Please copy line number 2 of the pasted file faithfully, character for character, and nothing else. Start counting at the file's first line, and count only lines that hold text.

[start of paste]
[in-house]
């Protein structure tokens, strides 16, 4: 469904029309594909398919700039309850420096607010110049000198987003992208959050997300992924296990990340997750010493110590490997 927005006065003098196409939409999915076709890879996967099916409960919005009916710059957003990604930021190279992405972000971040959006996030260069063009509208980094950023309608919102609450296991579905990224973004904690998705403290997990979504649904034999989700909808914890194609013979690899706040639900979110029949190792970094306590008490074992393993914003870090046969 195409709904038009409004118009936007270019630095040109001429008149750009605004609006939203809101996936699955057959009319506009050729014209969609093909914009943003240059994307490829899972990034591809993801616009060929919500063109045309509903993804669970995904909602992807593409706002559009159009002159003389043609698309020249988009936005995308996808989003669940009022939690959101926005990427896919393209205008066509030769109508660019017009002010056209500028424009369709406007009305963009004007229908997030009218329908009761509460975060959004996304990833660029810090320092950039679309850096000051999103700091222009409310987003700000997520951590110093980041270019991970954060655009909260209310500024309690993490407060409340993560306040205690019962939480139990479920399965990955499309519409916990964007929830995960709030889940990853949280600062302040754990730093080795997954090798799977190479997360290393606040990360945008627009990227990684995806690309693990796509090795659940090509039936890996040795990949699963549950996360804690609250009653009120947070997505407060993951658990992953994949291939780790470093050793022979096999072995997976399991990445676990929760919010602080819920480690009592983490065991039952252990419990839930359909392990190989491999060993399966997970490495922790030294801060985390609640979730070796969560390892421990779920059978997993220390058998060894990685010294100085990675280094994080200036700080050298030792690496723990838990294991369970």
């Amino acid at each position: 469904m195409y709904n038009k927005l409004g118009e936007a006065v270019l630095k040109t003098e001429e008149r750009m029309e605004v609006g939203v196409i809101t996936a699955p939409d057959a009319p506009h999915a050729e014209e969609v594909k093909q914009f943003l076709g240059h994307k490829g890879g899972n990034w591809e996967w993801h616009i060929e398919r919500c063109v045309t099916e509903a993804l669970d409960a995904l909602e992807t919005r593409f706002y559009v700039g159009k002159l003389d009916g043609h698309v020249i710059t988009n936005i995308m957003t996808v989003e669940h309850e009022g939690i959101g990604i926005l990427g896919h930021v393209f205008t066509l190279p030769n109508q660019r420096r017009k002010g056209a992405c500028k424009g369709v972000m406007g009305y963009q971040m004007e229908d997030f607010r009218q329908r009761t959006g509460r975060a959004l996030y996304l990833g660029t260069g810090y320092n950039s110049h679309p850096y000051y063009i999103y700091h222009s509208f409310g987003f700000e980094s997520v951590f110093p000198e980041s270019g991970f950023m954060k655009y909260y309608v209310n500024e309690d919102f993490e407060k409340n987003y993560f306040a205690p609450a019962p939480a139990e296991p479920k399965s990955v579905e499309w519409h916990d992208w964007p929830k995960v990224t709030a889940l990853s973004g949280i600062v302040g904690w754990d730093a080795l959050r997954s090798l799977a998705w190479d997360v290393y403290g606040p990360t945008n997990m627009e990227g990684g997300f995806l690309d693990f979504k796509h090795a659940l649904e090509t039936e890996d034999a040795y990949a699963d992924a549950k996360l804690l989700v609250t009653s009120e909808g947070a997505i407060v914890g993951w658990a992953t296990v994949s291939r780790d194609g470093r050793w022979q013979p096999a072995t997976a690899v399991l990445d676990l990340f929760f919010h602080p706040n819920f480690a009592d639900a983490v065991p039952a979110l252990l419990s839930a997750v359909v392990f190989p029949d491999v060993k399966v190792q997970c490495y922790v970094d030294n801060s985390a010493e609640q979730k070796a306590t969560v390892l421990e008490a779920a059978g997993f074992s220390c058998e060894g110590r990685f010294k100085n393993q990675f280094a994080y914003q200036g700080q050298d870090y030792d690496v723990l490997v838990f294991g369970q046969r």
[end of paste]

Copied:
């Protein structure tokens, strides 16, 4: 469904029309594909398919700039309850420096607010110049000198987003992208959050997300992924296990990340997750010493110590490997 927005006065003098196409939409999915076709890879996967099916409960919005009916710059957003990604930021190279992405972000971040959006996030260069063009509208980094950023309608919102609450296991579905990224973004904690998705403290997990979504649904034999989700909808914890194609013979690899706040639900979110029949190792970094306590008490074992393993914003870090046969 195409709904038009409004118009936007270019630095040109001429008149750009605004609006939203809101996936699955057959009319506009050729014209969609093909914009943003240059994307490829899972990034591809993801616009060929919500063109045309509903993804669970995904909602992807593409706002559009159009002159003389043609698309020249988009936005995308996808989003669940009022939690959101926005990427896919393209205008066509030769109508660019017009002010056209500028424009369709406007009305963009004007229908997030009218329908009761509460975060959004996304990833660029810090320092950039679309850096000051999103700091222009409310987003700000997520951590110093980041270019991970954060655009909260209310500024309690993490407060409340993560306040205690019962939480139990479920399965990955499309519409916990964007929830995960709030889940990853949280600062302040754990730093080795997954090798799977190479997360290393606040990360945008627009990227990684995806690309693990796509090795659940090509039936890996040795990949699963549950996360804690609250009653009120947070997505407060993951658990992953994949291939780790470093050793022979096999072995997976399991990445676990929760919010602080819920480690009592983490065991039952252990419990839930359909392990190989491999060993399966997970490495922790030294801060985390609640979730070796969560390892421990779920059978997993220390058998060894990685010294100085990675280094994080200036700080050298030792690496723990838990294991369970």